Hawley, Marshall are right to want nitty-gritty of laws. But this demand lacks detail | Opinion
Sens. Josh Hawley and Roger Marshall, Republicans from Missouri and Kansas respectively, have signed on to legislation that would make it mandatory to give them and their colleagues the time to actually read and think about the bills that come before Congress.
Some version of this “Read the Bill” legislation has been around for years, but this time the backers — led by Florida GOP Sen. Rick Scott — are particularly peeved by the rushed December passage of a $1.7 trillion omnibus budget bill, more than 4,000 pages long, in a last-minute attempt to avoid a Christmastime government shutdown.
“The bill was an atrocity, and we were learning about all the wasteful provisions contained in it up until and after voting on its passage,” Marshall said in a statement released by Scott’s office. “Sadly, this happens far too often.”
He added that it’s time “to ensure lawmakers are given a proper amount of time to assess legislation, particularly for reckless spending measures that negatively impacts America’s fiscal health.” (Hawley, for whatever reason, didn’t provide a statement.)
You know what? On the face of it, this seems entirely reasonable.
Senators have one job, after all, and that’s to vote up or down on the bills that come before them. It’s not unreasonable for them to want the opportunity to know what is in that legislation, and perhaps to even get input from their constituents and other stakeholders. Democracy shouldn’t be a rubber stamp.
And details are important.
But if Republicans in Washington really want to get into the nitty-gritty details of their work, they can start by practicing what they preach.
There is still pretty substantial room for improvement on that front. The day after Scott announced the “Read the Bill” legislation, Marshall and Missouri’s Sen. Eric Schmitt signed onto a letter — along with nearly two dozen other GOP senators — telling President Joe Biden they won’t vote to raise the nation’s debt limit without some spending cuts or “structural reforms” that slow the federal government’s spending.
“Americans are keenly aware that their government is not only failing to work for them — but actively working against them,” the senators wrote. “We do not intend to vote for a debt ceiling increase without structural reforms to address current and future fiscal realities and manage out-of-control government policies.”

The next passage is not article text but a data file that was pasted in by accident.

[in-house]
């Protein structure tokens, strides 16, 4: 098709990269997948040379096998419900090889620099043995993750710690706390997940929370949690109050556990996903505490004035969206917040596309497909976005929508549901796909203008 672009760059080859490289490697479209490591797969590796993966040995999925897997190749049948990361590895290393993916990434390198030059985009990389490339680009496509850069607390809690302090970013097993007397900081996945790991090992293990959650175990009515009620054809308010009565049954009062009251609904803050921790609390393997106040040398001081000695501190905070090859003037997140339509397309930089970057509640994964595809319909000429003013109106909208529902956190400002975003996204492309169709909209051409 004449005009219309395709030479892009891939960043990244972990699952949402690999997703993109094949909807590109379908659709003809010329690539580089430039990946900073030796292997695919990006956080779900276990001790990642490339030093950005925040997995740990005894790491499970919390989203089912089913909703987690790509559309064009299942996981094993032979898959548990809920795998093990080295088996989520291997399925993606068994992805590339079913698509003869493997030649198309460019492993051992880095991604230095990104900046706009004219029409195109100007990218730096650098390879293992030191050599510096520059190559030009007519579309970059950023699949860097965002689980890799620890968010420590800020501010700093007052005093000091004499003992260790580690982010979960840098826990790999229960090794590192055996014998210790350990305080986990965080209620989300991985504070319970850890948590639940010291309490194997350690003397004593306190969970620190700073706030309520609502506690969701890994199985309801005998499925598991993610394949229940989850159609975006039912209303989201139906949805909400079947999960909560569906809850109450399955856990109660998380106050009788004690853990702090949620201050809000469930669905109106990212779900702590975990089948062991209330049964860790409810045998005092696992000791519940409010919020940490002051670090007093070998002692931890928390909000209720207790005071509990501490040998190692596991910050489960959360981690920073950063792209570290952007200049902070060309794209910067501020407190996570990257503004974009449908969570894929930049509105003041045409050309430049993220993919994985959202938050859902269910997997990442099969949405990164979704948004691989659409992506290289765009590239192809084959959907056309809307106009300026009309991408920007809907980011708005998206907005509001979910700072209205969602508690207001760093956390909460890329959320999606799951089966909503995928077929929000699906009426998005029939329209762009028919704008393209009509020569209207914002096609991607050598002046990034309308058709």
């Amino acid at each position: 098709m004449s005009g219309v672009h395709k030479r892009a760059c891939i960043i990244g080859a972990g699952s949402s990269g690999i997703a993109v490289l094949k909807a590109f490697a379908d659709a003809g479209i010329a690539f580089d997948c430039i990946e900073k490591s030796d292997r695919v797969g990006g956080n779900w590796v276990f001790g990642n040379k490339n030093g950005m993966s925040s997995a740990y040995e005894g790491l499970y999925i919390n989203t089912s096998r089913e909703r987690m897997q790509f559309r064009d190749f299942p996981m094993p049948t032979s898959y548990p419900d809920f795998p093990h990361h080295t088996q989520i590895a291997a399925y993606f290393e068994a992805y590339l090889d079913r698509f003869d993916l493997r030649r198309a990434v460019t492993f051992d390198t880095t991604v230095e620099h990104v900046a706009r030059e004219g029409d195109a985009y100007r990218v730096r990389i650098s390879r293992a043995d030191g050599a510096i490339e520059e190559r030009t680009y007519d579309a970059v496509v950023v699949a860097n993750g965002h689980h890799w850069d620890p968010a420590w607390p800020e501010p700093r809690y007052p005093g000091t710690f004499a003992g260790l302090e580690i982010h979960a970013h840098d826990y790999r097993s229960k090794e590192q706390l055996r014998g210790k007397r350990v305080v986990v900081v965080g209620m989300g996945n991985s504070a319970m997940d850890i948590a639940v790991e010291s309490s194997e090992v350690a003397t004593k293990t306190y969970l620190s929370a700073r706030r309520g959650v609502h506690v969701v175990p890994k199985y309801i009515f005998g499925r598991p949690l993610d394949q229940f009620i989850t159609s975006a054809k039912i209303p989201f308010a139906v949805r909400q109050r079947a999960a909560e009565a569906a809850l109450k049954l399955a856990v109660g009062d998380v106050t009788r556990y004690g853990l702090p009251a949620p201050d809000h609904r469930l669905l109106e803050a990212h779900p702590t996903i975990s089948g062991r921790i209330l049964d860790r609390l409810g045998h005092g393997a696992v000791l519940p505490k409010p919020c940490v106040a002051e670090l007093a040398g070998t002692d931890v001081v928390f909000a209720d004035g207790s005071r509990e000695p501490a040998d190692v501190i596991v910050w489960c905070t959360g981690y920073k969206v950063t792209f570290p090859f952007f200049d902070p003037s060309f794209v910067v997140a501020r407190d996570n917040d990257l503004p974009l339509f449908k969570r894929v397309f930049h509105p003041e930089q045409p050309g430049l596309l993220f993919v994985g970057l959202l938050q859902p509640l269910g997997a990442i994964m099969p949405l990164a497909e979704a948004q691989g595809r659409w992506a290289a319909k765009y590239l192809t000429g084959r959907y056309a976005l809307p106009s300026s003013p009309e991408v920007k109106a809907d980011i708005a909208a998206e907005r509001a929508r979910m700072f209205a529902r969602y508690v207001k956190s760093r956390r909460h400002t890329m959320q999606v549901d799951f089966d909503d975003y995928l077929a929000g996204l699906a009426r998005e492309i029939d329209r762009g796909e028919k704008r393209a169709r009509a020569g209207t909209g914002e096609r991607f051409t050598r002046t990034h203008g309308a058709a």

What cuts do they want? Heck if I know. The letter doesn’t actually contain specifics. We’re supposed to guess, apparently.
That’s a problem.
Corporations, special interests and their lobbyists are the actual authors of much of the legislation introduced in Congress, word for word. If lawmakers don’t know what’s in a bill, it’s often because they didn’t write it.
Technically, the federal government has already breached the debt limit. The Treasury Department can get by with some accounting tricks for the next few months, but the clock is now ticking before the United States starts to default on its debt obligations. But Republicans don’t want to fix the problem unless spending cuts are made, but they’re not providing details.
Why would they? Any cuts they propose will probably not be that popular — or easy. There has been talk of slicing Social Security and Medicare, but GOP leaders seem to understand that would be a political disaster for them. They still want credit for fiscal restraint, though, but only in general terms.
“The public doesn’t like debt and deficits, but it doesn’t like spending cuts or tax increases, either,” the Brookings Institution’s William G. Gale told The New York Times. Rock, meet hard place.
Which leaves the Republican Party in the odd position of taking a hostage — the nation’s economic health — with a ransom note that demands only makes the vaguest of demands.
And that leads us back to the “Read the Bill” legislation that Hawley and Marshall support. It’s right and good that U.S. senators should know what they’re voting for when they vote for it. But they also have to know what they want, and be able to say it out loud. They can’t just demand details. They have to provide some, too.